Researchers investigate natural compounds in cranberries

Aug 31, 2012 by Marcia Wood
Researchers investigate natural compounds in cranberries
ARS scientists closely examined the types and amounts of interesting compounds in cranberry pomace (center), which is the stems, skin, and pulp left over after the berries are pressed to make juice or canned products. Photo: Peggy Greb.

(Phys.org)—Cranberries are already known to be rich in fiber, and to provide vitamin C and potassium, both of which are essential nutrients. But the tart, colorful berries are also a source of natural compounds known as polyphenols. These compounds have been the focus of a series of studies by former U.S. Department of Agriculture (USDA) chemist Ronald L. Prior and his colleagues.

Previously with the USDA Agricultural Research Service (ARS) at the Arkansas Children's Nutrition Center in Little Rock, Prior is now an adjunct professor of at the University of Arkansas at Fayetteville. ARS is USDA's chief intramural scientific research agency.

In one investigation, the researchers closely examined the kinds and amounts of compounds in cranberry pomace—the stems, skins, seeds, and pulp that are left over when the berries are pressed to make juice or canned products. According to Prior, cranberry processors are looking for new, value-added uses for these .

Much is already known about the major polyphenols in fresh cranberries. But the Arkansas study was apparently one of the first to extensively investigate and document the kinds and amounts of major cranberry pomace polyphenols.

The researchers used sophisticated analytical procedures to measure the molecular weight of pomace constituents and, from that, to determine their identity. If appropriate reference standards were available, the quantity of the constituent was determined.

Among other findings, the team determined that the pomace contained appreciable levels of flavonols, a class of polyphenols that includes, for example, and myricetin.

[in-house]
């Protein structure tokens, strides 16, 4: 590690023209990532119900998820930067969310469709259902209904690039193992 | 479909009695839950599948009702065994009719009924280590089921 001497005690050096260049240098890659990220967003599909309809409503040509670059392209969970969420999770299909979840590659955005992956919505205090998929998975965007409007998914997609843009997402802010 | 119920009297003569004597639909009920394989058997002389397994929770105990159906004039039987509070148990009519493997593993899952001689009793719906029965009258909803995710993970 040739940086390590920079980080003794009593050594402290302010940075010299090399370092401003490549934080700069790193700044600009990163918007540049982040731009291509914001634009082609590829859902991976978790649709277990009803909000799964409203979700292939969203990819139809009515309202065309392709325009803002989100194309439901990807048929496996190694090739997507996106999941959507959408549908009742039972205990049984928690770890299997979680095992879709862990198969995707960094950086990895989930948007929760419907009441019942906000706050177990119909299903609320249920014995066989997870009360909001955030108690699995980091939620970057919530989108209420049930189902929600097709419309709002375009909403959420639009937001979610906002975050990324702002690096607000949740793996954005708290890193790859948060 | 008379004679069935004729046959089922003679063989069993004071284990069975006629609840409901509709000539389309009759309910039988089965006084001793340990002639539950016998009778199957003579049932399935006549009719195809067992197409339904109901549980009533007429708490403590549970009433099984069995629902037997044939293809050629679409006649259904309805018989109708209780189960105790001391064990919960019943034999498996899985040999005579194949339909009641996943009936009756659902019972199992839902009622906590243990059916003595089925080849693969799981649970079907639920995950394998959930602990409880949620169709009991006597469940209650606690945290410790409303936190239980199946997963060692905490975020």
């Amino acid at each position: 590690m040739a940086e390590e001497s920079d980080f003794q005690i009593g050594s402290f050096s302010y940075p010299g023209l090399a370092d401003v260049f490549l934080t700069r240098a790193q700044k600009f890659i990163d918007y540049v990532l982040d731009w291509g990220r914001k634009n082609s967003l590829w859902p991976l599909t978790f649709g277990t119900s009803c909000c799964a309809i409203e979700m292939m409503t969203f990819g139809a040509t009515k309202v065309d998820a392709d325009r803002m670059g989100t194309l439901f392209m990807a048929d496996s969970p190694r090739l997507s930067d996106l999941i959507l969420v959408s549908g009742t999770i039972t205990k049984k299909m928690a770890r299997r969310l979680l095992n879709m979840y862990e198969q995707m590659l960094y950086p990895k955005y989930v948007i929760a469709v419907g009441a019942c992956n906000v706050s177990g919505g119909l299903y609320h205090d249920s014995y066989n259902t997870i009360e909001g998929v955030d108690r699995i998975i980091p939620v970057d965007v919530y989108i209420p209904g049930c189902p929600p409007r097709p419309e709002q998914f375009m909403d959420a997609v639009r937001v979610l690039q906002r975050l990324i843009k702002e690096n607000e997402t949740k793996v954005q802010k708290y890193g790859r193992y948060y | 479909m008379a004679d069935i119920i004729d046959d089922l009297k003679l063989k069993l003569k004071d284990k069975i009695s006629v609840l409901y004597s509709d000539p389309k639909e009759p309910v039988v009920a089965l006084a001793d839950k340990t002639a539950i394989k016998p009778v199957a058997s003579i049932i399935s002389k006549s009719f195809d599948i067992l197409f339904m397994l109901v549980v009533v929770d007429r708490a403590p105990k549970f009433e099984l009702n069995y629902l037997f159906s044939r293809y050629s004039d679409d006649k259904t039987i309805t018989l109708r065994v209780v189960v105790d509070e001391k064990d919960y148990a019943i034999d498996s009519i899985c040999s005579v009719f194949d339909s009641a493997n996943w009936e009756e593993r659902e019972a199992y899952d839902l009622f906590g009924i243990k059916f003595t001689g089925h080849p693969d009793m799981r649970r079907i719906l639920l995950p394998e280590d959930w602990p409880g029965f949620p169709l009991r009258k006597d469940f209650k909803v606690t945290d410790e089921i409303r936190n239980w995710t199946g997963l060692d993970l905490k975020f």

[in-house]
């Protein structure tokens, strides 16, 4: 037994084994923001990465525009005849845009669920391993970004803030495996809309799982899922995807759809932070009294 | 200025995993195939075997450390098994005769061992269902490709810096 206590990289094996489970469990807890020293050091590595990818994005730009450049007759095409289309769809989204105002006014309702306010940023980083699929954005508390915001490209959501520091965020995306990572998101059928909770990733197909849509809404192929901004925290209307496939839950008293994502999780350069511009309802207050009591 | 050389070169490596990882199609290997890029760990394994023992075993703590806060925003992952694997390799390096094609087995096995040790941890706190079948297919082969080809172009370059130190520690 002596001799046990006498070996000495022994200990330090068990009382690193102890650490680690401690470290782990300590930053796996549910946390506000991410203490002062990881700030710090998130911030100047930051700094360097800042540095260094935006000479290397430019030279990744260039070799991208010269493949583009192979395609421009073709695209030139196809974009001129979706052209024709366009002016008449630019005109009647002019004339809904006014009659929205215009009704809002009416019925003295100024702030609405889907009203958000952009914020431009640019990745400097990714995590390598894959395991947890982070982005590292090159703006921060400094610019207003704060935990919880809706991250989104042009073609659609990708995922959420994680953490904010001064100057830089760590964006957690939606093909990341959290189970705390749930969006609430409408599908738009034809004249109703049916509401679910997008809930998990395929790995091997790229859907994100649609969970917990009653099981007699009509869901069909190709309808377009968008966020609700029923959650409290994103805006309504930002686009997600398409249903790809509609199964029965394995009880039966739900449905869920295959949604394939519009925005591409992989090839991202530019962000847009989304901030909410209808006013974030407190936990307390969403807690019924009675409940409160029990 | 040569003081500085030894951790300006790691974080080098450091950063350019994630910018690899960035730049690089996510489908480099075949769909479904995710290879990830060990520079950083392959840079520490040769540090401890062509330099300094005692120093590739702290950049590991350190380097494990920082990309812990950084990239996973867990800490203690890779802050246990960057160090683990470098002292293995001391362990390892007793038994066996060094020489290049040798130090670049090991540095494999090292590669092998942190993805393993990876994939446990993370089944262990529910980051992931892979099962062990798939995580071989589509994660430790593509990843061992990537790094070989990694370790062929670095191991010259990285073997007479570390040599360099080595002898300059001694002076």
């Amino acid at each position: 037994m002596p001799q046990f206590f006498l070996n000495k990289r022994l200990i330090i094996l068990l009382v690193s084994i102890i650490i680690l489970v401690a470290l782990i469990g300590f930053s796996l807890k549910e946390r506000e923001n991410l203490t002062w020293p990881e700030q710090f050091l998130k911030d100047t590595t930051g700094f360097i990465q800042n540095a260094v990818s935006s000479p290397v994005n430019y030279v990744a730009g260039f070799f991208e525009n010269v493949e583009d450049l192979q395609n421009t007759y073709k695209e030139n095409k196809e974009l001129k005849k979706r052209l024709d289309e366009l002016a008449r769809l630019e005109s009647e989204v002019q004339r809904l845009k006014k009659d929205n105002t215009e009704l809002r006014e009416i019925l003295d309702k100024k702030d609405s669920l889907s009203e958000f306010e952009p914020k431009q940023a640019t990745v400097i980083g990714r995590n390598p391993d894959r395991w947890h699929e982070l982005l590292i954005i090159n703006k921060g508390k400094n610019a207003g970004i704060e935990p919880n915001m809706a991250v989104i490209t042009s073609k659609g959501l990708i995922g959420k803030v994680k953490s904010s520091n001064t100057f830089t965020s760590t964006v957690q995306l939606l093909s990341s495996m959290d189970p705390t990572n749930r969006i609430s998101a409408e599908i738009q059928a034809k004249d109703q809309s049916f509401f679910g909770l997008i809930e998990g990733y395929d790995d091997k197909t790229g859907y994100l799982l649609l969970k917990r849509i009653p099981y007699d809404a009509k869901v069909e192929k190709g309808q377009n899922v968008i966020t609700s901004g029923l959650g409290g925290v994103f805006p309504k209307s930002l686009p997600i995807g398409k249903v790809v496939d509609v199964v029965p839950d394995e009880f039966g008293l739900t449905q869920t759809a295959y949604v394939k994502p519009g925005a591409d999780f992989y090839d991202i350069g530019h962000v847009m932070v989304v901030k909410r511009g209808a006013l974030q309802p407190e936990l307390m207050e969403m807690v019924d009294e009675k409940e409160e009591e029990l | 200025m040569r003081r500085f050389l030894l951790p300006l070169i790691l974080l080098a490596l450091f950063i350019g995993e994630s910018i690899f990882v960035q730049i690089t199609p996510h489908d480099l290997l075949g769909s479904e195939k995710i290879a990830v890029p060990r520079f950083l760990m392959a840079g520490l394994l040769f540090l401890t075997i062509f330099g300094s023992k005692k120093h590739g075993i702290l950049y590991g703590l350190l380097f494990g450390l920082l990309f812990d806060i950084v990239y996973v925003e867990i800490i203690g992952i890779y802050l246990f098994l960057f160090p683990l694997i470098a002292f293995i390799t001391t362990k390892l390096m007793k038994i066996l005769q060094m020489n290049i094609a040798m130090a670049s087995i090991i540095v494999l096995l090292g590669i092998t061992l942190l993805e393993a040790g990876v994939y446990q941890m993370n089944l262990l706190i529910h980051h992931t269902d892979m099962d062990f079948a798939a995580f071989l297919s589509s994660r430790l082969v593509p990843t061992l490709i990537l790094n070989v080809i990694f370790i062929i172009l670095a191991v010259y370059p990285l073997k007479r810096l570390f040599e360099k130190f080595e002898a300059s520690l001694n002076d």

Fresh whole cranberries are already known to contain high levels of flavonols—more than most berries and, in fact, more than most fruits or vegetables. But the research was the first to show that nearly half of the total flavonol content of whole berries was left behind in the pomace.

Prior collaborated on the research with Luke R. Howard of the University of Arkansas at Fayetteville, and with food technologist Brittany L. White, formerly at the university and now with ARS in Raleigh, N.C.

Published in the Journal of Agricultural and Food Chemistry, this 2010 study is still the most up-to-date analysis of its kind for cranberry pomace. The findings are a readily accessible reference for medical and nutrition researchers, food processors, and others, Prior noted.

Explore further: Rising temperatures hinder Indian wheat production

add to favorites email to friend print save as pdf

Related Stories

Red wine grapes may help prevent tooth decay, research shows

Jan 29, 2008

Red wine has long been known to contain a substance, resveratrol, that is heart-healthy. Now research shows that both red wine grapes and winemaking residue, known as pomace, contain substances that may help prevent tooth ...

Culprit Compounds That Block Beans' Healthful Iron Probed

Sep 25, 2009

(PhysOrg.com) -- Familiar beans like reds, whites and pintos are rich in iron, a nutrient essential for our health. But not all of the little legumes' treasure trove of iron is bioaccessible -- that is, available ...

Recommended for you

User comments : 0